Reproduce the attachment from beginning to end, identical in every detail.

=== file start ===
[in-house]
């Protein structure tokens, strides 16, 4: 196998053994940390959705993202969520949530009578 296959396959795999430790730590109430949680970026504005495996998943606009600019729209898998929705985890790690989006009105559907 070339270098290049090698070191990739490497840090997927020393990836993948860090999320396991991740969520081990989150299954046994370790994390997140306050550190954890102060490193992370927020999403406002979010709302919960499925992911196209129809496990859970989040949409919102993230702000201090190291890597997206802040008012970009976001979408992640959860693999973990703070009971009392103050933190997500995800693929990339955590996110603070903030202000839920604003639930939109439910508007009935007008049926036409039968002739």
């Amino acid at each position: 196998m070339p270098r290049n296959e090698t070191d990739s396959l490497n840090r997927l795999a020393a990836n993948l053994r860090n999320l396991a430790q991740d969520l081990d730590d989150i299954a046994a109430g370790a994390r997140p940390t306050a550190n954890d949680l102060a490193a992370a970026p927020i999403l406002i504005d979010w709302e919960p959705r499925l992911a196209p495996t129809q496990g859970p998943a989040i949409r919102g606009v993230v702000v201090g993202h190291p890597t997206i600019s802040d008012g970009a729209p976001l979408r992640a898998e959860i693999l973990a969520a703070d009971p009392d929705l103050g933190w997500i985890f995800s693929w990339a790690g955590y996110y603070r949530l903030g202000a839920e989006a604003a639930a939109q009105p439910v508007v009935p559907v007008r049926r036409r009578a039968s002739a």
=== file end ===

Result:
[in-house]
């Protein structure tokens, strides 16, 4: 196998053994940390959705993202969520949530009578 296959396959795999430790730590109430949680970026504005495996998943606009600019729209898998929705985890790690989006009105559907 070339270098290049090698070191990739490497840090997927020393990836993948860090999320396991991740969520081990989150299954046994370790994390997140306050550190954890102060490193992370927020999403406002979010709302919960499925992911196209129809496990859970989040949409919102993230702000201090190291890597997206802040008012970009976001979408992640959860693999973990703070009971009392103050933190997500995800693929990339955590996110603070903030202000839920604003639930939109439910508007009935007008049926036409039968002739």
């Amino acid at each position: 196998m070339p270098r290049n296959e090698t070191d990739s396959l490497n840090r997927l795999a020393a990836n993948l053994r860090n999320l396991a430790q991740d969520l081990d730590d989150i299954a046994a109430g370790a994390r997140p940390t306050a550190n954890d949680l102060a490193a992370a970026p927020i999403l406002i504005d979010w709302e919960p959705r499925l992911a196209p495996t129809q496990g859970p998943a989040i949409r919102g606009v993230v702000v201090g993202h190291p890597t997206i600019s802040d008012g970009a729209p976001l979408r992640a898998e959860i693999l973990a969520a703070d009971p009392d929705l103050g933190w997500i985890f995800s693929w990339a790690g955590y996110y603070r949530l903030g202000a839920e989006a604003a639930a939109q009105p439910v508007v009935p559907v007008r049926r036409r009578a039968s002739a």